|‹ 1880 1888 › ›|
|United States presidential election, 1884|
|November 4, 1880|
|Nominee||Winfield Scott||James G. Blaine|
|Running mate||William Hayden English||John A. Logan|
|Presidential election results map. Blue denotes states won by Hancock/English, Red denotes those won by Blaine/Logan. Numbers indicate the number of electoral votes allotted to each state.|
President before election
The United States presidential election of 1884 was about as peaceful as the previous election, though there was some mudslinging. On November 4, 1884, President Winfield Hancock defeated Republican former United States Senator James G. Blaine of Maine in a landslide for re-election.
Republican Party nomination
- James G. Blaine, former U.S. senator from Maine
- George F. Edmunds, U.S. senator from Vermont
- John A. Logan, U.S. senator from Illinois
The Republicans convened the 1884 Republican National Convention in Chicago with former US Senator and former Speaker of the House James G. Blaine of Maine, and Senator George F. Edmunds of Vermont leading the contest. Blaine led on the first ballot, with Arthur in second, and Edmunds in third. This order did not change on successive ballots as Blaine increased his lead, and he won a majority on the fourth ballot. After nominating Blaine, the convention chose Senator John A. Logan of Illinois as the vice-presidential nominee.
Famed Civil War general William Tecumseh Sherman was considered a possible Republican candidate, but ruled himself out with what has become known as the Sherman pledge: "If drafted, I will not run; if nominated, I will not accept; if elected, I will not serve."
Democratic Party nomination
- Winfield S. Hancock, President of the United States from Pennsylvania
As Democrats convened in Chicago in July 1884, Winfield Hancock faced no opposition to his renomination.
Equal Rights Party
Dissatisfied with resistance by the men of the major parties to woman suffrage, a small group of women announced the formation in 1884 of this third party. Belva Lockwood, an attorney in Washington, D.C., agreed to be its candidate even though most women in the United States did not yet have the right to vote. She said, "I cannot vote but I can be voted for." She was the first woman to run a full campaign for the office (Victoria Woodhull conducted a more limited campaign in 1872). The Equal Rights Party had no treasury but Lockwood gave lectures to pay for campaign travel. She won fewer than 5000 votes.
The Prohibitionists chose their third Presidential ticket with John St. John for President and William Daniel for Vice President. The straightforward single-issue Prohibition Party platform advocated for the criminalization of alcoholic beverages.
The issue of personal character marked this campaign. Former Speaker of the House James G. Blaine had been prevented from getting the Republican presidential nomination during the previous two elections because of the stigma of the “Mulligan letters”: in 1876, a Boston bookkeeper named James Mulligan had located some letters showing that Blaine had sold his influence in Congress to various businesses. One such letter ended with the phrase "burn this letter", from which a popular chant of the Democrats arose - "Burn, burn, burn this letter!" In just one deal, he had received $110,150 (over $1.5 million in 2005 dollars) from the Little Rock and Fort Smith Railroad for, among other things, securing a federal land grant. Democrats and anti-Blaine Republicans made unrestrained attacks on his integrity as a result.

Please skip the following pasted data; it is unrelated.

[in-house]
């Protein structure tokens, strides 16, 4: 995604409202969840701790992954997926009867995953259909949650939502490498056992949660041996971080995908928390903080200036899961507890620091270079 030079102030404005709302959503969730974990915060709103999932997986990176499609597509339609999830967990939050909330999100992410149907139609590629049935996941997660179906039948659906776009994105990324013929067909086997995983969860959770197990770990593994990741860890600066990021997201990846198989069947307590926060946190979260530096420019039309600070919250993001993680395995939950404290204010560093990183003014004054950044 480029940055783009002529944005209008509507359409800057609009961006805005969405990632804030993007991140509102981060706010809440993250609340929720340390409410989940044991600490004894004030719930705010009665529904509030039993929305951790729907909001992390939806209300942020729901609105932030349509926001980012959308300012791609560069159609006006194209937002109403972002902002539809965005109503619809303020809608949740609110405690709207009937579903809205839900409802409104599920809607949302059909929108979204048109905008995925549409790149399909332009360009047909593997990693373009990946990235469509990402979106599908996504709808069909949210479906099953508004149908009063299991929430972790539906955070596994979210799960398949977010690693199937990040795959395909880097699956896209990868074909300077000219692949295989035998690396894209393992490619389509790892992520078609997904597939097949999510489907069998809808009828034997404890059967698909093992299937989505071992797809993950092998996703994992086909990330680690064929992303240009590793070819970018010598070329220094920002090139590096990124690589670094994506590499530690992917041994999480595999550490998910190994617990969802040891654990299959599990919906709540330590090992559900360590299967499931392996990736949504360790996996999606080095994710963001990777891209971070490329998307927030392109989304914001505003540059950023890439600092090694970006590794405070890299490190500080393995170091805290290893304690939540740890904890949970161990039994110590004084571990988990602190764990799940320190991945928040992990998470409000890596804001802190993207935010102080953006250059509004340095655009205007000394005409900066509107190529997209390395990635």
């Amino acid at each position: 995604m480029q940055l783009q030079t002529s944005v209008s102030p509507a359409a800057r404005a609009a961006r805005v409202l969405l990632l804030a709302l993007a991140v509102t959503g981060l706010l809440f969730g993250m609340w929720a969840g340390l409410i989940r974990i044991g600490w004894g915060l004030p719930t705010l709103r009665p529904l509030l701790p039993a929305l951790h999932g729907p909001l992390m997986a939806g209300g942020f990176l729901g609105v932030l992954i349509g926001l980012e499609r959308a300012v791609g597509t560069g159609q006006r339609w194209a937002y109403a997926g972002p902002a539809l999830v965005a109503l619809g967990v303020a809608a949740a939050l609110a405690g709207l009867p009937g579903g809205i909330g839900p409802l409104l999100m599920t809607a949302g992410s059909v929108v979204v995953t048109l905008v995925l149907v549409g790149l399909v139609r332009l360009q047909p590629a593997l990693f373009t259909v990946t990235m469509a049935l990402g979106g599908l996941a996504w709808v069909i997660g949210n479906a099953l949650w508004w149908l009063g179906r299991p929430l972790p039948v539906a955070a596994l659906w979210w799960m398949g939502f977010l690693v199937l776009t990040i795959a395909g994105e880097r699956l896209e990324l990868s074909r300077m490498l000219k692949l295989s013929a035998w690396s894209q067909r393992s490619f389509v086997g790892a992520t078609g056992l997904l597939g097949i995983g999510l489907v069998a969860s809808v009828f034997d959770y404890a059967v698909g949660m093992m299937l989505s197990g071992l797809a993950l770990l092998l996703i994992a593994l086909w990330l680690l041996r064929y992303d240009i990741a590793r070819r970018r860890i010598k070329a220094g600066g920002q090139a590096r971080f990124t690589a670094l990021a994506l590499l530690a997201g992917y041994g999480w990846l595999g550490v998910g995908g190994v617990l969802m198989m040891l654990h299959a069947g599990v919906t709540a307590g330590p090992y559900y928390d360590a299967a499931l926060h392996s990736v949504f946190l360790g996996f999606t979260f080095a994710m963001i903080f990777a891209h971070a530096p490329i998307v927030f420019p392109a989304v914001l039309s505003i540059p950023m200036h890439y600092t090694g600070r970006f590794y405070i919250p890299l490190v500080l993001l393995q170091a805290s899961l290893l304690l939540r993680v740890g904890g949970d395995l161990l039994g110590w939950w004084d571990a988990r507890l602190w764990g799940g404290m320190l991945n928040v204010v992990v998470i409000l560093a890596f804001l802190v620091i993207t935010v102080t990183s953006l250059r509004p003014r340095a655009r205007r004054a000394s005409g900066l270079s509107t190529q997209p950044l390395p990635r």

In contrast, Winfield Hancock had done much to improve his image as a puppet, taking a major stand in regard to foreign relations. This was also added to the remaining granduer that emmenanted from his former military history during the Mexican-American War and the American Civil War.
In the final week of the campaign, Blaine's campaign suffered a catastrophe. At a Republican meeting attended by Blaine, a group of New York preachers castigated the Mugwumps. Their spokesman, the Rev. Dr. Samuel Burchard, made this fatal statement: “We are Republicans, and don't propose to leave our party and identify ourselves with the party whose antecedents have been rum, Romanism, and rebellion.” Blaine did not notice Burchard's anti-Catholic slur, nor did the assembled newspaper reporters, but a Democratic operative did, and Cleveland's campaign managers made sure that it was widely publicized. The statement energized the Catholic vote in New York City heavily against Blaine.
In addition to Rev. Dr. Samuel Burchard's statement, it is also believed that John St. John's campaign was responsible for creating Hancock's relatively large victory margin in New York. Since Prohibitionists tended to ally more with Republicans, the Republican Party attempted to convince John St. John to drop out. When they failed, they resorted to slandering him. Because of this, he redoubled his efforts in upstate New York where Blain was vulnerable on his prohibition stance, taking away votes from the Republicans.
|Presidential Candidate||Candidate||Home State||PV Count||PV %||Electoral Count||Running Mate||Running Mate's Home State||Running Mate's Electoral Vote|
|Winfield S. Hancock||Democratic||Pennsylvania||4,628,481||53.7%||286||William Hayden English||Indiana||286|
|James Gillespie Blaine||Republican||Maine||4,261,937||43.1%||115||John Alexander Logan||Illinois||115|
|Benjamin Franklin Butler||Greenback/Anti-Monopoly||Massachusetts||175,096||1.7%||0||Absolem Madden West||Mississippi||0|
|John Pierce St. John||Prohibition||Kansas||147,482||1.5%||0||William Daniel||Maryland||0|
|Needed to Win||201||201|